Tags: Law Enforcement | dea | drug law | pain killers

Ex-DEA: New Drug Law 'Makes It Much Harder to Do Our Jobs'

Image: Ex-DEA: New Drug Law 'Makes It Much Harder to Do Our Jobs'
(AP)

By    |   Friday, 15 December 2017 03:43 PM

A new drug law that opioid distributors and manufacturers support is making the jobs of Drug Enforcement Administration investigators more difficult, some former DEA investigators said in a Friday Washington Post report.

The new law is harming efforts to stop suspicious shipments of prescription pain pills, and it's slowing down investigation efforts, according to DEA field investigators in interviews with The Post and CBS' "60 Minutes."

Morale within the DEA field divisions has dropped, the investigators said.

"The law makes it much harder for us to do our jobs," said James Rafalski, a DEA investigator who retired in June after 13 years with the DEA.

A small group of legislators backed by drug companies pushed through the Ensuring Patient Access and Effective Drug Enforcement Act of 2016, which has undermined the war against the opioid epidemic, investigators, agents, lawyers, and the DEA's chief administrative law judge told The Post.

Attorney General Jeff Sessions has said he was "dubious" about the law when it was passed during his tenure as Alabama senator, but now he has concluded that it should be changed, while 44 state attorneys general have called for it to be repealed, The Post reported.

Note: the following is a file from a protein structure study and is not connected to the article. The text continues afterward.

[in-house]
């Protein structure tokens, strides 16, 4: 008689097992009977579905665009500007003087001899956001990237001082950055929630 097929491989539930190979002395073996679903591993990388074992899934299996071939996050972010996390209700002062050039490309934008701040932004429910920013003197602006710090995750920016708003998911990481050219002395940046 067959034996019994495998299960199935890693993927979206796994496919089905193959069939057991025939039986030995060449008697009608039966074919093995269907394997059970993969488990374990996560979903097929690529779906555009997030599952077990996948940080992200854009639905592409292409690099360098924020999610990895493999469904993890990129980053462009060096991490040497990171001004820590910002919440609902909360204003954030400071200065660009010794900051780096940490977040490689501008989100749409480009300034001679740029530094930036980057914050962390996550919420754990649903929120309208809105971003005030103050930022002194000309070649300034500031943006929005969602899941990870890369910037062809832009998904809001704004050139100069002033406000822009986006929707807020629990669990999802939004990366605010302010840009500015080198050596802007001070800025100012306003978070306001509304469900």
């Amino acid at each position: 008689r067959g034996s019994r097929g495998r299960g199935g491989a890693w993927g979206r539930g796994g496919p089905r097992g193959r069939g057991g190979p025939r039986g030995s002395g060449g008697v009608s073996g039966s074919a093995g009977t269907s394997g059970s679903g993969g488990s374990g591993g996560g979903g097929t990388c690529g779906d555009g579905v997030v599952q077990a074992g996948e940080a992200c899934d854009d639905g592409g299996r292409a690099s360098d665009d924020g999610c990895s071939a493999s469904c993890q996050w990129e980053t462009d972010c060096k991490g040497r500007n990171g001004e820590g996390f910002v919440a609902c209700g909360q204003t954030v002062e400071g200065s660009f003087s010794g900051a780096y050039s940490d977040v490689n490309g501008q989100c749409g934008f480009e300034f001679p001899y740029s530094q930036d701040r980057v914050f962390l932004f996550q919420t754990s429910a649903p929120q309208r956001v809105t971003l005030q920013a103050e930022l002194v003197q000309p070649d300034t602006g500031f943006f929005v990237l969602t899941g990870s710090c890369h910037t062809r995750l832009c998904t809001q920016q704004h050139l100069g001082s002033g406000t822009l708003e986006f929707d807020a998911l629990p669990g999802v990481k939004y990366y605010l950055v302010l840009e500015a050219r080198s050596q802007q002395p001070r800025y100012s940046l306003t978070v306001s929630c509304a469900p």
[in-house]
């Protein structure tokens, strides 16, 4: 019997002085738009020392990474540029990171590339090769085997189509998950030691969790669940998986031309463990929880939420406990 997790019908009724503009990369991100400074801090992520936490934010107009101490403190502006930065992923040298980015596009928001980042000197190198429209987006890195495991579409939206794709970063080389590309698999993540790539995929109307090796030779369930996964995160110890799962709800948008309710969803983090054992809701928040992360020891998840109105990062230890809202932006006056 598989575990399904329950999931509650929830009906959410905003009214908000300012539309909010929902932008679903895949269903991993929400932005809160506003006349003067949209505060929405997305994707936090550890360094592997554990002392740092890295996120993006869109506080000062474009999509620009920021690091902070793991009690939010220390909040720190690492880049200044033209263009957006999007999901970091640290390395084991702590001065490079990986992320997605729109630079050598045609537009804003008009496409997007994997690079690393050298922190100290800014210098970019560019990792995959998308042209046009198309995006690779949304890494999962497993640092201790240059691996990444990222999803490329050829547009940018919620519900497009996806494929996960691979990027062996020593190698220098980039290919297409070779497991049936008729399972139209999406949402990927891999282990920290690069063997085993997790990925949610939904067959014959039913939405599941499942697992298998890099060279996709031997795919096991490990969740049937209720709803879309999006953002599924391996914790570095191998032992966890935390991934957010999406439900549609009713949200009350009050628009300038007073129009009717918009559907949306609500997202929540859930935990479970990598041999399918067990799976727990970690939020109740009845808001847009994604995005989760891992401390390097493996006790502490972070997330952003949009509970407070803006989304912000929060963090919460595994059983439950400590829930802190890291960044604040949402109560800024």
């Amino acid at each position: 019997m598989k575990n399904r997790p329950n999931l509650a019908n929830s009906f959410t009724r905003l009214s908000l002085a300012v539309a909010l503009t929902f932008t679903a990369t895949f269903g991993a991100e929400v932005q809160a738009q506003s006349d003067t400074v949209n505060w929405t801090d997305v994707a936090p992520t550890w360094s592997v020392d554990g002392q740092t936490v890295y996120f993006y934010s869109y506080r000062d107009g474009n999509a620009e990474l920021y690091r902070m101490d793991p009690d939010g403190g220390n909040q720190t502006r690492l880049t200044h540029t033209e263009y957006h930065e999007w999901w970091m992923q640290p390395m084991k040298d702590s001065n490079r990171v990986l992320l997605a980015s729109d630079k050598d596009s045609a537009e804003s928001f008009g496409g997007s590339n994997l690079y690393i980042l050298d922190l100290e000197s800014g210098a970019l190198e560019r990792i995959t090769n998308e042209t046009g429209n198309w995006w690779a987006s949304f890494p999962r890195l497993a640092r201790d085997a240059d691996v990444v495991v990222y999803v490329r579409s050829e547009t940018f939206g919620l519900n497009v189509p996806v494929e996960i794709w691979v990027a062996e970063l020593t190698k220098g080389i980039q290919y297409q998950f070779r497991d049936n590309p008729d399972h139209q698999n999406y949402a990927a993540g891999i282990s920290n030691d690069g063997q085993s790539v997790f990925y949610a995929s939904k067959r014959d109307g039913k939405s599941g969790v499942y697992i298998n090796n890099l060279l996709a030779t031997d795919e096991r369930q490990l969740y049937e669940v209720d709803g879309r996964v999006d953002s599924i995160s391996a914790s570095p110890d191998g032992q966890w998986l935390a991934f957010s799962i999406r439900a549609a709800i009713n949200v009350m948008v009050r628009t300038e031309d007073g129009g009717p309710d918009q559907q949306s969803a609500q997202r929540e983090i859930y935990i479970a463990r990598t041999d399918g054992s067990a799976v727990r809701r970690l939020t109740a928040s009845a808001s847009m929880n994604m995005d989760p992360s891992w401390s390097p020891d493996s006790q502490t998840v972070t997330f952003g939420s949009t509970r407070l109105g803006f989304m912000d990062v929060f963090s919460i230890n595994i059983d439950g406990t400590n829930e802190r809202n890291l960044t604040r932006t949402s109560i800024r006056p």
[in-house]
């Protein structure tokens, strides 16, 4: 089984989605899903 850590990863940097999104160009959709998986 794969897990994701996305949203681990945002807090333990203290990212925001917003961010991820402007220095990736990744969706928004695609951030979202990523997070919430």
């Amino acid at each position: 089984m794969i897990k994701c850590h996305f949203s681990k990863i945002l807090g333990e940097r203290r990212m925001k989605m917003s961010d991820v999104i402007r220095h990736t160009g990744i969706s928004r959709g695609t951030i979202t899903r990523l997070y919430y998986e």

Supporters of the 2016 law say it is a way to protect patients while not damaging the DEA.

"This was an effort to ensure that DEA's praiseworthy efforts to stem abuse don't end up hurting legitimate patients," Sen. Orrin Hatch, R-Utah, said Tuesday, according to The Post.

The law allows companies that are suspected of violations to submit corrective plans. Helen Kaupang, a DEA investigator until her retirement in September, called that a "get out of jail free card," The Post reported.

Sen. Joe Manchin, D-Ill., who is co-sponsoring a bill to repeal the law, said the law "camouflaged" language that fooled members of Congress, The Post reported.

"When you get duped as we did, then it's our responsibility to fix it immediately. We're going to overturn that bill. It has to be overturned…the DEA has to be held responsible for the job they're supposed to do," Manchin said in The Post.

Demetra Ashley, the head of the DEA office that regulates pharmaceutical opioids told lawmakers Tuesday that Congress should choose between repealing the law and amending it, according to a Tuesday report in The Post.

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A new drug law that opioid distributors and manufacturers support is making the jobs of Drug Enforcement Administration investigators more difficult, some former DEA investigators said in a Friday Washington Post report.
dea, drug law, pain killers
384
2017-43-15
Friday, 15 December 2017 03:43 PM
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